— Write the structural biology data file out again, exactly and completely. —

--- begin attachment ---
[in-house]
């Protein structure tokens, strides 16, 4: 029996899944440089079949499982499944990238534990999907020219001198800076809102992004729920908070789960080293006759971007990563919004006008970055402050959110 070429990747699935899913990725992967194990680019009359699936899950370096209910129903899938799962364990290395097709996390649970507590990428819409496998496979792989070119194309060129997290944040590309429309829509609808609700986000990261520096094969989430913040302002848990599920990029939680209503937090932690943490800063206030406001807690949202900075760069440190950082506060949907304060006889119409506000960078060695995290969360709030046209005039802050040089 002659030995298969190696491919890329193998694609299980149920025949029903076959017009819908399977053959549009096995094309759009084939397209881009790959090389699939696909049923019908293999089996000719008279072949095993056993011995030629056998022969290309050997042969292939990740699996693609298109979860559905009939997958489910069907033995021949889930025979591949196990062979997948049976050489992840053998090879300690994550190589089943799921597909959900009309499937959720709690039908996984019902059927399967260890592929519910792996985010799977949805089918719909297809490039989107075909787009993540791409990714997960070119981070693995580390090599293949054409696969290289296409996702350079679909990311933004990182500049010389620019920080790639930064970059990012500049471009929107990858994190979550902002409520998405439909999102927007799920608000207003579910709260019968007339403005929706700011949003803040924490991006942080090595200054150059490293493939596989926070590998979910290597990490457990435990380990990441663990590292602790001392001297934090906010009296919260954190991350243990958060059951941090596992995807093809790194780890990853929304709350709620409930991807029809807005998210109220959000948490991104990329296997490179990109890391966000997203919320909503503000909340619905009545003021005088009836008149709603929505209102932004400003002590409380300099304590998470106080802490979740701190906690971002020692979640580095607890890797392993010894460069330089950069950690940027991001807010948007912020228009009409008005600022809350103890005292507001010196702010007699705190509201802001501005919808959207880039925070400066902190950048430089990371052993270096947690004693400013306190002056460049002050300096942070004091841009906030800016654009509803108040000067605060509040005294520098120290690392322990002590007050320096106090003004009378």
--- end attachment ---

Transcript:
[in-house]
């Protein structure tokens, strides 16, 4: 029996899944440089079949499982499944990238534990999907020219001198800076809102992004729920908070789960080293006759971007990563919004006008970055402050959110 070429990747699935899913990725992967194990680019009359699936899950370096209910129903899938799962364990290395097709996390649970507590990428819409496998496979792989070119194309060129997290944040590309429309829509609808609700986000990261520096094969989430913040302002848990599920990029939680209503937090932690943490800063206030406001807690949202900075760069440190950082506060949907304060006889119409506000960078060695995290969360709030046209005039802050040089 002659030995298969190696491919890329193998694609299980149920025949029903076959017009819908399977053959549009096995094309759009084939397209881009790959090389699939696909049923019908293999089996000719008279072949095993056993011995030629056998022969290309050997042969292939990740699996693609298109979860559905009939997958489910069907033995021949889930025979591949196990062979997948049976050489992840053998090879300690994550190589089943799921597909959900009309499937959720709690039908996984019902059927399967260890592929519910792996985010799977949805089918719909297809490039989107075909787009993540791409990714997960070119981070693995580390090599293949054409696969290289296409996702350079679909990311933004990182500049010389620019920080790639930064970059990012500049471009929107990858994190979550902002409520998405439909999102927007799920608000207003579910709260019968007339403005929706700011949003803040924490991006942080090595200054150059490293493939596989926070590998979910290597990490457990435990380990990441663990590292602790001392001297934090906010009296919260954190991350243990958060059951941090596992995807093809790194780890990853929304709350709620409930991807029809807005998210109220959000948490991104990329296997490179990109890391966000997203919320909503503000909340619905009545003021005088009836008149709603929505209102932004400003002590409380300099304590998470106080802490979740701190906690971002020692979640580095607890890797392993010894460069330089950069950690940027991001807010948007912020228009009409008005600022809350103890005292507001010196702010007699705190509201802001501005919808959207880039925070400066902190950048430089990371052993270096947690004693400013306190002056460049002050300096942070004091841009906030800016654009509803108040000067605060509040005294520098120290690392322990002590007050320096106090003004009378």